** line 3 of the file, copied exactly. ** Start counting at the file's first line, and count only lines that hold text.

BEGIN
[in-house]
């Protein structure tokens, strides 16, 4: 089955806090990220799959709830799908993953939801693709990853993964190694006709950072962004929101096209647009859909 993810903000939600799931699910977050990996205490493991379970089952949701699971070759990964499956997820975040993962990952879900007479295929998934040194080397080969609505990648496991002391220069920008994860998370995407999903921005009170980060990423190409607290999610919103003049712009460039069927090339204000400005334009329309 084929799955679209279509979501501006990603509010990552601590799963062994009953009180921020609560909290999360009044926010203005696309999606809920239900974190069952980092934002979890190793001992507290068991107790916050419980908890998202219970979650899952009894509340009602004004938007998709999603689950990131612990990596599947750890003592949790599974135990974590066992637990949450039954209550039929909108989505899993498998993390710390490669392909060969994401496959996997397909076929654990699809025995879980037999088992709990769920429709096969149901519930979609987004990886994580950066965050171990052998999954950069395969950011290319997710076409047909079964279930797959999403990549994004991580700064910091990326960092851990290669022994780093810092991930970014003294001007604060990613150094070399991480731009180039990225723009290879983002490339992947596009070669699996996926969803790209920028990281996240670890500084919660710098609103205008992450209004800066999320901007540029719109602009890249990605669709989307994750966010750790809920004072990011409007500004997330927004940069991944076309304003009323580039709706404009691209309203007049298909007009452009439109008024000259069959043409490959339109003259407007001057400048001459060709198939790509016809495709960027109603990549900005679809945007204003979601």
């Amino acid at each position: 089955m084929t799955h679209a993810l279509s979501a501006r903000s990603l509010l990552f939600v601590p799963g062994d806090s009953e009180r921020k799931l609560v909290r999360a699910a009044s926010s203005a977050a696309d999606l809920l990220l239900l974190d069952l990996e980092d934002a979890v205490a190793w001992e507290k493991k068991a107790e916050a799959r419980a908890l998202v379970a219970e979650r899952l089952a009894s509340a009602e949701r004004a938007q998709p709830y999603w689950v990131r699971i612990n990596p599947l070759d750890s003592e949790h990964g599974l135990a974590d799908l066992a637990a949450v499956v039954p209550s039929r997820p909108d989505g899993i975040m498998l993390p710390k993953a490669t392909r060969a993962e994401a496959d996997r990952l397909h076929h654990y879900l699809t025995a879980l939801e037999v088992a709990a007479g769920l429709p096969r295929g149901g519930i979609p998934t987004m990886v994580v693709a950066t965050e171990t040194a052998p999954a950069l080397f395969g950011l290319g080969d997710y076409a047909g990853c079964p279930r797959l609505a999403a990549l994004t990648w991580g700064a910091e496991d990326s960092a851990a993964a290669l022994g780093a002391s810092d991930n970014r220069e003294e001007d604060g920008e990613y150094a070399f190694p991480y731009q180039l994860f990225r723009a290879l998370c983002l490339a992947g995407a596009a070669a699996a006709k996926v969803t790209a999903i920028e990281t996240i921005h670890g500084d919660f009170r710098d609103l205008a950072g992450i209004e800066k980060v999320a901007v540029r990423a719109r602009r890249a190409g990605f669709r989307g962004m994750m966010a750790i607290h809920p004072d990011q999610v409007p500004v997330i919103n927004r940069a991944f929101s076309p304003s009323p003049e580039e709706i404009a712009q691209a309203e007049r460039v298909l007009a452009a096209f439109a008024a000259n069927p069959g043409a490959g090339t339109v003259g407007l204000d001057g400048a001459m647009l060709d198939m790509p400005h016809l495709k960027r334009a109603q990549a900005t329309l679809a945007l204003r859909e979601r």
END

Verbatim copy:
């Amino acid at each position: 089955m084929t799955h679209a993810l279509s979501a501006r903000s990603l509010l990552f939600v601590p799963g062994d806090s009953e009180r921020k799931l609560v909290r999360a699910a009044s926010s203005a977050a696309d999606l809920l990220l239900l974190d069952l990996e980092d934002a979890v205490a190793w001992e507290k493991k068991a107790e916050a799959r419980a908890l998202v379970a219970e979650r899952l089952a009894s509340a009602e949701r004004a938007q998709p709830y999603w689950v990131r699971i612990n990596p599947l070759d750890s003592e949790h990964g599974l135990a974590d799908l066992a637990a949450v499956v039954p209550s039929r997820p909108d989505g899993i975040m498998l993390p710390k993953a490669t392909r060969a993962e994401a496959d996997r990952l397909h076929h654990y879900l699809t025995a879980l939801e037999v088992a709990a007479g769920l429709p096969r295929g149901g519930i979609p998934t987004m990886v994580v693709a950066t965050e171990t040194a052998p999954a950069l080397f395969g950011l290319g080969d997710y076409a047909g990853c079964p279930r797959l609505a999403a990549l994004t990648w991580g700064a910091e496991d990326s960092a851990a993964a290669l022994g780093a002391s810092d991930n970014r220069e003294e001007d604060g920008e990613y150094a070399f190694p991480y731009q180039l994860f990225r723009a290879l998370c983002l490339a992947g995407a596009a070669a699996a006709k996926v969803t790209a999903i920028e990281t996240i921005h670890g500084d919660f009170r710098d609103l205008a950072g992450i209004e800066k980060v999320a901007v540029r990423a719109r602009r890249a190409g990605f669709r989307g962004m994750m966010a750790i607290h809920p004072d990011q999610v409007p500004v997330i919103n927004r940069a991944f929101s076309p304003s009323p003049e580039e709706i404009a712009q691209a309203e007049r460039v298909l007009a452009a096209f439109a008024a000259n069927p069959g043409a490959g090339t339109v003259g407007l204000d001057g400048a001459m647009l060709d198939m790509p400005h016809l495709k960027r334009a109603q990549a900005t329309l679809a945007l204003r859909e979601r």